Law360 (Dorothy Atkins) reported today that investors hit Intrawest Resort Holdings Inc. and its board with class allegations Friday that shareholders were never given proper information to evaluate the fairness of the luxury adventure company’s $1.5 billion merger deal with Aspen Skiing Co. LLC and KSL Capital Partners.
Filed in Colorado federal court, the proposed class action claims that Intrawest’s May 22 information sheet filed with the U.S. Securities and Exchange Commission contains materially incomplete and misleading information on Intrawest’s financial projections. The sheet also does not explain how Intrawest’s financial advisers Deutsche Bank Securities Inc. and Moelis & Co. LLC valued the adventure company.
“While defendants are touting the fairness of the merger [offer] to the company’s stockholders in the information statement, they have failed to disclose certain material information that is necessary for stockholders to properly assess the fairness of the proposed merger,” the suit says.
On April 7, Intrawest’s board entered into a merger agreement with the newly formed entity Hawk Holding Company Inc., which is controlled by ski resort company Aspen SkiCo and private equity shop KSL. Under the merger, stockholders would receive $23.75 in cash for each share of Intrawest common stock they own.
The next day, on April 8, Fortress Investment Group LLC, which owned 67.9 percent of the Intrawest’s nearly 40 million outstanding shares, approved all respects the proposed merger. As a result, no further action by any stockholders is required to adopt the merger, and the company does not have to solicit any votes from the shareholders, the suit says.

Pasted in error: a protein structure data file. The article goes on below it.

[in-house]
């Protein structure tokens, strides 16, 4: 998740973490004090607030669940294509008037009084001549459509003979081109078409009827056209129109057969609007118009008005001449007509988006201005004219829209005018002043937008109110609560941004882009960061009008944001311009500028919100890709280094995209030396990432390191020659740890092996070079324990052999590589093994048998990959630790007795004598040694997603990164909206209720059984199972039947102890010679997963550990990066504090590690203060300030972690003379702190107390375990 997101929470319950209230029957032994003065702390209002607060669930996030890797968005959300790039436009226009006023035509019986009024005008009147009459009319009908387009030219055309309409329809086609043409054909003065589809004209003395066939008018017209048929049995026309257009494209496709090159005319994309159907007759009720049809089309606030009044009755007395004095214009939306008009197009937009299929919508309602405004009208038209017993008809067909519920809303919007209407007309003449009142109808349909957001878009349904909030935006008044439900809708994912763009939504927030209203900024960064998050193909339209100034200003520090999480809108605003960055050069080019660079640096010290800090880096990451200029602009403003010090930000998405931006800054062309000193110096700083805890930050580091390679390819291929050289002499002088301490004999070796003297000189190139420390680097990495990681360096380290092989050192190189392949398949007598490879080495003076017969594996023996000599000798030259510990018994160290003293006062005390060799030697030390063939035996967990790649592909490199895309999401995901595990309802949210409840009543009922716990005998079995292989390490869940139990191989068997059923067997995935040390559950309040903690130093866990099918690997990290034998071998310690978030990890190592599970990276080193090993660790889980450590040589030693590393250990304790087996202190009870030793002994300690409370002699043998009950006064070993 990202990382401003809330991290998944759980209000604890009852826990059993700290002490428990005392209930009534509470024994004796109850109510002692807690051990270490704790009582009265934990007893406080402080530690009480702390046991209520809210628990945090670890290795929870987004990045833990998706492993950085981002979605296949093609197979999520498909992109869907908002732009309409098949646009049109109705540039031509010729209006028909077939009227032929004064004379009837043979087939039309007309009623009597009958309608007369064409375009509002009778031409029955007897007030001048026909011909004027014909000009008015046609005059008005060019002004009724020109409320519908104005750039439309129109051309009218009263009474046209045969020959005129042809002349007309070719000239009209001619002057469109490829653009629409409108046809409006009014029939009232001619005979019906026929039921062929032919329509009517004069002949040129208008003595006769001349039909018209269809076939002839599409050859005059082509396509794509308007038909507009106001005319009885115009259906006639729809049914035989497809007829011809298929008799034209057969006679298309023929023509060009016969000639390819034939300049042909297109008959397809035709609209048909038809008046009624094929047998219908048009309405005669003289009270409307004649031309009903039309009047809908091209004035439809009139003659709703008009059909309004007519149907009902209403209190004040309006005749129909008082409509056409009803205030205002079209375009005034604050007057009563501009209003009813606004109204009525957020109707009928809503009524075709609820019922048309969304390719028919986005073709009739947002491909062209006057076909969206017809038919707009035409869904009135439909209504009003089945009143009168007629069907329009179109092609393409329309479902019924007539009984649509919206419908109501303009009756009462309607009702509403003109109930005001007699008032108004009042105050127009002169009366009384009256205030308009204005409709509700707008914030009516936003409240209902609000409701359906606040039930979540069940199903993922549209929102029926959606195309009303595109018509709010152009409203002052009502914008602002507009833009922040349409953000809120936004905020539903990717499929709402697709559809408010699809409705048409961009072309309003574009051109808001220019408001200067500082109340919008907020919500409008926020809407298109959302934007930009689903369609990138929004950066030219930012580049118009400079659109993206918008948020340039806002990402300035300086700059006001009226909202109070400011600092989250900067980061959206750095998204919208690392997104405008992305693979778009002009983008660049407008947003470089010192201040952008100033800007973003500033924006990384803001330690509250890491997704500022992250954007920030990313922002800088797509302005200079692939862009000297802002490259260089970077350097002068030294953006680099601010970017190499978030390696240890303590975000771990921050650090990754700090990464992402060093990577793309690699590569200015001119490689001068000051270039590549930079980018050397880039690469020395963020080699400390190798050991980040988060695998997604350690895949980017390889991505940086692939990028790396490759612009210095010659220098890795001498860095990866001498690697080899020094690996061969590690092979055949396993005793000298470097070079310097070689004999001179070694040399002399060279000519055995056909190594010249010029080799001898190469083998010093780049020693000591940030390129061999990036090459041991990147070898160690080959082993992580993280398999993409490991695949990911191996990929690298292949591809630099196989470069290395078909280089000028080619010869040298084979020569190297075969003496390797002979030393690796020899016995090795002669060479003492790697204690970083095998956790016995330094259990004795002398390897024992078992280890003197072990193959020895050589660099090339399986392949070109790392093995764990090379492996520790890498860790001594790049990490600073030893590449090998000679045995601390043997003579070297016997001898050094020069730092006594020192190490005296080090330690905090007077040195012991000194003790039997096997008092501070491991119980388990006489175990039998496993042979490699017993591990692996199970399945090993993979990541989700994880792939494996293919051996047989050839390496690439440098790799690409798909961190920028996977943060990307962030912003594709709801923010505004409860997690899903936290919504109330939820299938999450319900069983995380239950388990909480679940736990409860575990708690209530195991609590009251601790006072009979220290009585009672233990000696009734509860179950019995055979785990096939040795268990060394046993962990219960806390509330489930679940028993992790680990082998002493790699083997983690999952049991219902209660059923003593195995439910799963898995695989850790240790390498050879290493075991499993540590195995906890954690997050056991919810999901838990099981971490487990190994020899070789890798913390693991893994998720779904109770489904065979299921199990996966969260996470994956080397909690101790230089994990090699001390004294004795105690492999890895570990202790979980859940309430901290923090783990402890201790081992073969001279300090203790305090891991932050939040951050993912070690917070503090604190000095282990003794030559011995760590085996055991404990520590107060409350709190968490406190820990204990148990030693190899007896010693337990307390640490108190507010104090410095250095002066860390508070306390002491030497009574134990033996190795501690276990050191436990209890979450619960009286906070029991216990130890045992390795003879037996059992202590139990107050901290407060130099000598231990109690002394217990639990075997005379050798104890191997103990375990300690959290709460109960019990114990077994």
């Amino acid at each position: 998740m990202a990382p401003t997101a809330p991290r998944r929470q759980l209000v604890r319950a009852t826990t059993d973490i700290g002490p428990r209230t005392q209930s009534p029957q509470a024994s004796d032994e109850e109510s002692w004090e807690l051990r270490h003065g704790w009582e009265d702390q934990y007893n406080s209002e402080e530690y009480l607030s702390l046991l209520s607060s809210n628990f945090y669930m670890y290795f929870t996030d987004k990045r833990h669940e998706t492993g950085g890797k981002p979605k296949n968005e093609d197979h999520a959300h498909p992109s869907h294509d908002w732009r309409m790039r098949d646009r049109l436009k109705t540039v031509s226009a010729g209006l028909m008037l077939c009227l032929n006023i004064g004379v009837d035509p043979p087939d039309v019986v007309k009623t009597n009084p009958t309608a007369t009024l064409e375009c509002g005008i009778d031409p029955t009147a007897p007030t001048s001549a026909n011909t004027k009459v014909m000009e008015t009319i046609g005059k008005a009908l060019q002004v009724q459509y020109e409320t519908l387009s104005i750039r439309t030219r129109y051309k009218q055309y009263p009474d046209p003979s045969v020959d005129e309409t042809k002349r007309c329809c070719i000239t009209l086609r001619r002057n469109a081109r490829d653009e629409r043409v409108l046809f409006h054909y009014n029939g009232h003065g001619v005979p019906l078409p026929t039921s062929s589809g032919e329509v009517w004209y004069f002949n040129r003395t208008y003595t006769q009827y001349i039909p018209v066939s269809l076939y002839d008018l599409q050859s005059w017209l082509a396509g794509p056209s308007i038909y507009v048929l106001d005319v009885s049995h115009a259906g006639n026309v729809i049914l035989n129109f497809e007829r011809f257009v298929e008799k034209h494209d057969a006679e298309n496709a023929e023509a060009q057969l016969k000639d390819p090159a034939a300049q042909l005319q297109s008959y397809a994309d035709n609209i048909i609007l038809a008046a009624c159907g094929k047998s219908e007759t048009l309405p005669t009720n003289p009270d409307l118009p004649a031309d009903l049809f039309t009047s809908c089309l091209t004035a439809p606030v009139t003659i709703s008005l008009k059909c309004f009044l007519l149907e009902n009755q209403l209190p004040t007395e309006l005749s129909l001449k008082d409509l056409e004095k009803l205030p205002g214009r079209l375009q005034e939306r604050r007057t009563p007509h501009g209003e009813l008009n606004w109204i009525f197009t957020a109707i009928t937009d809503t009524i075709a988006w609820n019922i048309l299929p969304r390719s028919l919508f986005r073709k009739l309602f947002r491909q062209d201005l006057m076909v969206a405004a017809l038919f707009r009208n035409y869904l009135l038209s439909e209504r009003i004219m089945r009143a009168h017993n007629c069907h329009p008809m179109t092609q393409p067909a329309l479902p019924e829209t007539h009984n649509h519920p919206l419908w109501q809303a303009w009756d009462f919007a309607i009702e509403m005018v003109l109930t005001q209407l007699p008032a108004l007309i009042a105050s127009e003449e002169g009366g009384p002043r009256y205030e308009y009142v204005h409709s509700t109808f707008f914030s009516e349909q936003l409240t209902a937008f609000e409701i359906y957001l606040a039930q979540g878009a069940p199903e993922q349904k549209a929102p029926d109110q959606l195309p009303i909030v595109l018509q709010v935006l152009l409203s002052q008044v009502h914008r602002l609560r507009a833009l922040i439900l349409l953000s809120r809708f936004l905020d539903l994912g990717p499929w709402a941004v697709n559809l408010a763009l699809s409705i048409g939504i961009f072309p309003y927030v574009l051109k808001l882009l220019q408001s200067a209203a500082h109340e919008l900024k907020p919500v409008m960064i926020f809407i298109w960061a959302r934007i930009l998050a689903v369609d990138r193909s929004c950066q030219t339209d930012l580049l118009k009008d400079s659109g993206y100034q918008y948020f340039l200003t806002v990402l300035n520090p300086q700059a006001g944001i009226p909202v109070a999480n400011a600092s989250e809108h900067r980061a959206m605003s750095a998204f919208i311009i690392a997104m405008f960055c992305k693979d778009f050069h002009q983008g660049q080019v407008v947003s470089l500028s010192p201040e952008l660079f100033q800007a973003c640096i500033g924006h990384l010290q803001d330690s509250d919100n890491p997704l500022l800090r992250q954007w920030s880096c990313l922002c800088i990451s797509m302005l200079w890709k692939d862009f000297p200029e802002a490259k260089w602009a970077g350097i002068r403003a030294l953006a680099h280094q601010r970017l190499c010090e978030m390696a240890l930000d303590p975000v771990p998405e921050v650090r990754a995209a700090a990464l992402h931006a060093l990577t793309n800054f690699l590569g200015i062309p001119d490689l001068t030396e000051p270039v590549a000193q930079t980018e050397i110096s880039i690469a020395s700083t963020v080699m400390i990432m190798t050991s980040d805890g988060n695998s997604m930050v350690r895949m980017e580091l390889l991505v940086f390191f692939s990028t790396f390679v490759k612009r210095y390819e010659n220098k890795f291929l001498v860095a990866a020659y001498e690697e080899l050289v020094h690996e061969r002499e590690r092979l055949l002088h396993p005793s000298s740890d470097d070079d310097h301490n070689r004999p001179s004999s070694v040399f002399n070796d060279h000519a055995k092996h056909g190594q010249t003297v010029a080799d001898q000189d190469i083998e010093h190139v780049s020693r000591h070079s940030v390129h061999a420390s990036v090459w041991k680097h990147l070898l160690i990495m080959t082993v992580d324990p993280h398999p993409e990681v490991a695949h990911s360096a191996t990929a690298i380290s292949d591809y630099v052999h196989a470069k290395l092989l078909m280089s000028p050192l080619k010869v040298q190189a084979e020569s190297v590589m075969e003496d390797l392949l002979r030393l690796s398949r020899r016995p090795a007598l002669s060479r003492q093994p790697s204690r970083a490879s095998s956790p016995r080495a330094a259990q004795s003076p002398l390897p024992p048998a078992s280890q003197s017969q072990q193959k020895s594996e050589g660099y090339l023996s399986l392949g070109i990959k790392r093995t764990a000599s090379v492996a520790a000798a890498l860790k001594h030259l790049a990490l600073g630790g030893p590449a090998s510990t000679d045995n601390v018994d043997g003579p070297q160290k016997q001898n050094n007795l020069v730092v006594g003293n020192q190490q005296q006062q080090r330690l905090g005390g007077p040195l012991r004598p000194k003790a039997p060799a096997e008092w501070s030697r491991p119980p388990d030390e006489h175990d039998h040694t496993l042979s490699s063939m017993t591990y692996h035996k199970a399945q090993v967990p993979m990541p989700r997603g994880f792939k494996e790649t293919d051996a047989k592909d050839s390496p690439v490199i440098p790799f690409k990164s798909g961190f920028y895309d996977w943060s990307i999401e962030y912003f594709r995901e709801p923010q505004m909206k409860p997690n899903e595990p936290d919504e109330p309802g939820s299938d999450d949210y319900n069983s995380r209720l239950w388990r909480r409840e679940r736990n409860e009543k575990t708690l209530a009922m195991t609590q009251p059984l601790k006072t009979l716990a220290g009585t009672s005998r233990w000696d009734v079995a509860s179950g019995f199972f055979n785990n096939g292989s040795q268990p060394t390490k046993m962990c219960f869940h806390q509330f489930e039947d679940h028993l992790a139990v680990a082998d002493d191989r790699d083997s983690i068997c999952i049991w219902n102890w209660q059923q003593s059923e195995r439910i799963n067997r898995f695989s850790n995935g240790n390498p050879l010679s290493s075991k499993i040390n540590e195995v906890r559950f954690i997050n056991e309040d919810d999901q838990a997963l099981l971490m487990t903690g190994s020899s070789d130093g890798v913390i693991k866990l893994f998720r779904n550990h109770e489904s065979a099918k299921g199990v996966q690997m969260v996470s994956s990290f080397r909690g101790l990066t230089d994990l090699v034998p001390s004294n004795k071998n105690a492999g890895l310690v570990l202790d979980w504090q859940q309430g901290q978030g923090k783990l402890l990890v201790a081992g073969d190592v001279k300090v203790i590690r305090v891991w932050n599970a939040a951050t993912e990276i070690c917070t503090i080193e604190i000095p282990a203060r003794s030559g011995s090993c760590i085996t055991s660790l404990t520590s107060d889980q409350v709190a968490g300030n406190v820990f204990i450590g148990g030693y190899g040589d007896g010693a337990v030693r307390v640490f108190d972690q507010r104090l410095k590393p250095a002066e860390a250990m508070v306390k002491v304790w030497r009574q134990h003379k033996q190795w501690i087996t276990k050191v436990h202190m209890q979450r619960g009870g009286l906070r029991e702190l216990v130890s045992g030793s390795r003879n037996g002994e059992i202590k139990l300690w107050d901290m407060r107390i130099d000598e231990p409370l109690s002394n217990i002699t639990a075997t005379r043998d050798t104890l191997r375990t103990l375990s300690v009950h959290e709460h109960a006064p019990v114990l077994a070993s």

On April 10, Intrawest announced it had entered into an agreement to be acquired by KSL and Aspen SkiCo, which owns and operates four high-end mountain ski areas in Aspen, Colorado.
Friday’s suit says that at the time of the merger agreement, on April 7, Intrawest’s stock was trading at $25.50 per share. But instead of receiving a premium for their shares, as is customary in merger situations, the merger forces investors to sell their shares for a discount, the suit claims. The suit notes that since the announcement, Intrawest’s stock price has fallen “sharply” to $23.60.
“In sum, it appears that the merger consideration fails to adequately compensate Intrawest stockholders, and is the result of a flawed sales process during which company management and the board failed to conduct a sufficient and robust review of strategic alternatives,” the complaint states.
The suit claims that it is “imperative” that Intrawest disclose the material information that has been omitted to stockholders immediately. Stockholders have until June 12 to submit a written demand for appraisal, and if they do not, they will lose all appraisal rights, the suit says.
The merger is expected to close by the end of the third quarter of calendar year, according to Intrawest’s announcement.
Intrawest owns and operates six mountain resorts, including Steamboat Springs and Winter Park. Collectively, the resorts have approximately 8,000 skiable acres and more than 1,100 acres of land for real estate development, according to the company’s site. Intrawest’s income was $156.3 million in its third quarter, according to a May 5 report.
Representatives for Intrawest and counsel for the shareholders did not immediately respond Friday to requests for comment.
The shareholders are represented by Juan E. Monteverde of Monteverde & Associates PC and Nadeem Faruqi and James M. Wilson Jr. of Faruqi & Faruqi LLP.
Counsel information for Intrawest was not immediately available.
The case is Hyden v. Intrawest Resorts Holdings Inc. et al., case number 1:17-cv-01337, in the U.S. District Court for the District of Colorado.